Unless the actions of the government are severely and adversely affecting the life of a citizen who otherwise is apathetic, that citizen gains little by becoming more active in politics. A thorough understanding of the various elements of politics requires knowledge of a vast number of areas, from understanding the formal institutions; the relationship between those institutions; the political theory behind why our government is designed the way it is; understanding the policy preferences of various political figures; following the votes of political actors at the national, state, and local level; and critically evaluating one’s own political ideology to insure a measure of consistency. In order to gain this kind of understanding of politics, a citizen would need to dedicate hours every single day gathering and analyzing political information in addition to the other aspects of their lives that require attention. Most people who already have such an understanding of politics find, for whatever reason, politics to be a field of interest, much like how a Boston Red Sox fan finds baseball worth following whereas another person could not muster enough willpower to follow a single baseball season. For most people, politics is just not a subject that can hold their attention for more than a half hour of news coverage. So long as the average apathetic citizen continues to enjoy the benefits provided by government (protection from outside powers, protection from criminals, courts to settle disputes, infrastructure, etc.) without grievous loss, they will remain blissfully ignorant.
The apathetic citizen gains little by adding the burden of understanding politics to his or her already hectic lifestyle, but does society as a whole stand to gain enough from more political participation to offset the loss to the individual? The answer is likely no. To date, there is no evidence that a significant portion of apathetic citizens would belong either to the right or left of the political spectrum. In terms of voting, less apathy would lead to a higher turnout rate but not necessarily a change in who would be elected or by what margin. While some may see a higher turnout rate as increasing the legitimacy of the new government, this is not necessarily the case. The legitimacy of government at almost all levels in this nation is not seriously questioned by the population. Non voters understand that their apathy is not a vote against the system but a quiet acquiescence to the choice made by the more politically cognizant portion of the nation.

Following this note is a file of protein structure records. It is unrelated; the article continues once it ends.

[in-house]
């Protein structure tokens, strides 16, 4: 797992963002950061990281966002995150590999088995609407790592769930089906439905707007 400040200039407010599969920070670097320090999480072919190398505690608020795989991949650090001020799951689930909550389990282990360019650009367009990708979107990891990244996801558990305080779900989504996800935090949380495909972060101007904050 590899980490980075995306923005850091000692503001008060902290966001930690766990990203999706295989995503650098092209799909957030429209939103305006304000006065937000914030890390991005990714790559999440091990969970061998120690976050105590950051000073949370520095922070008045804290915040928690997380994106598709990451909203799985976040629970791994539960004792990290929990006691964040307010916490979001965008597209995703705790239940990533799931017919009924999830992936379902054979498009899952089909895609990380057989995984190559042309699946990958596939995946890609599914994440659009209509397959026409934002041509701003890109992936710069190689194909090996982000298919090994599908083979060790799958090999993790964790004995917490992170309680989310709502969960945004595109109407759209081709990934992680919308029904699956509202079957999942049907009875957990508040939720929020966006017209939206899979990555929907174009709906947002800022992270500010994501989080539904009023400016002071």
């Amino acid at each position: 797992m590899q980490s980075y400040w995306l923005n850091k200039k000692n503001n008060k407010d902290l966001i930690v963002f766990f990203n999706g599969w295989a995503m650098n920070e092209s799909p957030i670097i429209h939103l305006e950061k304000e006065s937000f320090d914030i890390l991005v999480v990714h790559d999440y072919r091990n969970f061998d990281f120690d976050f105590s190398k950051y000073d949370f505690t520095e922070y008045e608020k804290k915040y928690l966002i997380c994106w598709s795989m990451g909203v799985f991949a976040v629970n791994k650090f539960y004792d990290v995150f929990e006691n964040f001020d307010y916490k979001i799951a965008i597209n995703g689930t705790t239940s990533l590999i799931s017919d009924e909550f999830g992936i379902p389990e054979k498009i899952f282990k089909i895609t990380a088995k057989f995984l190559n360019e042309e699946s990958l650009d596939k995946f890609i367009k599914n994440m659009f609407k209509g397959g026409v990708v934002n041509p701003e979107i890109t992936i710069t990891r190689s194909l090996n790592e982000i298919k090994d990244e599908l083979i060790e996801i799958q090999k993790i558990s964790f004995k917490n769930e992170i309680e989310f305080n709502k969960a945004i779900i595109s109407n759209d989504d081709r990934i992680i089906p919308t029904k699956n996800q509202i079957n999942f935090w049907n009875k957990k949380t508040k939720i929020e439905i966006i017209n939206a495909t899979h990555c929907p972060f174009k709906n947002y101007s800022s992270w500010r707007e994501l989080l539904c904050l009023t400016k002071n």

Legitimate democratic government does not require an egalitarian system. There is no doubt that political power and influence are not spread evenly throughout the population of this country, but the less politically active still have an open door to changing the policies of this nation if they should see fit to do so. That they do not, that they are content not to participate, is not an indictment against the system or its claim to be democratic. Elites play an important role by providing information cheaply to those who want to participate but do not have the resources to investigate the political world themselves. While theorists may desire to see a more egalitarian system, the average citizen is content to have a stable world providing a high quality of life, real effects that heavily outweigh academic abstract concepts.
Alrich, John H. 1995. Why Parties? The Origin and Transformation of Political Parties in America. Chicago: The University of Chicago Press.
Austen-Smith, David and John R. Wright. 1994. “Counteractive Lobbying” in American Journal of Political Science, 38 (1), 25-44.
Brady, Henry E., Sidney Verba, and Kay Lehman Schlozman. 1995. “Beyond SES: A Resource Model of Political Participation” in American Political Science Review, 89 (2), 271-294.
Campbell, Angus, and Philip E. Converse, Warren E. Miller, and Donald E. Stokes. 1960. The American Voter. New York: John Wiley & Sons, Inc.
Converse, Philip E. 1964. “The Nature of Mass Belief Systems” in Ideology and Discontent, ed. David E. Apter. London: Free Press of Glencoe.
Cox, Gary W., and Mathew D. McCubbins. 1993. Legislative Leviathan: Party Government in the House. Berkeley: University of California Press.
Dahl, Robert A. 1961. Who Governs? Democracy and Power in an American City. New Haven: Yale University Press.
Downs, Anthony. 1957. An Economic Theory of Democracy. New York: Harper Collins.
Ferejohn, John A. and Morris P. Fiorina. 1974. “The Paradox of Not Voting: A Decision Theoretic Analysis” in American Political Science Review, 68 (2), 526-536.
Mayhew, David H. 1974. Congress: The Electoral Connection. New Haven: Yale University Press.
Olson, Mancur. 1971. The Logic of Collective Action: Public Goods and the Theory of Groups. Cambridge: Harvard University Press.
Zaller, R. John. 1992. The Nature and Origins of Mass Opinion. Cambridge: Cambridge University Press.
Friedrich August von Hayek
University of Chicago Press, 1944 (original publication)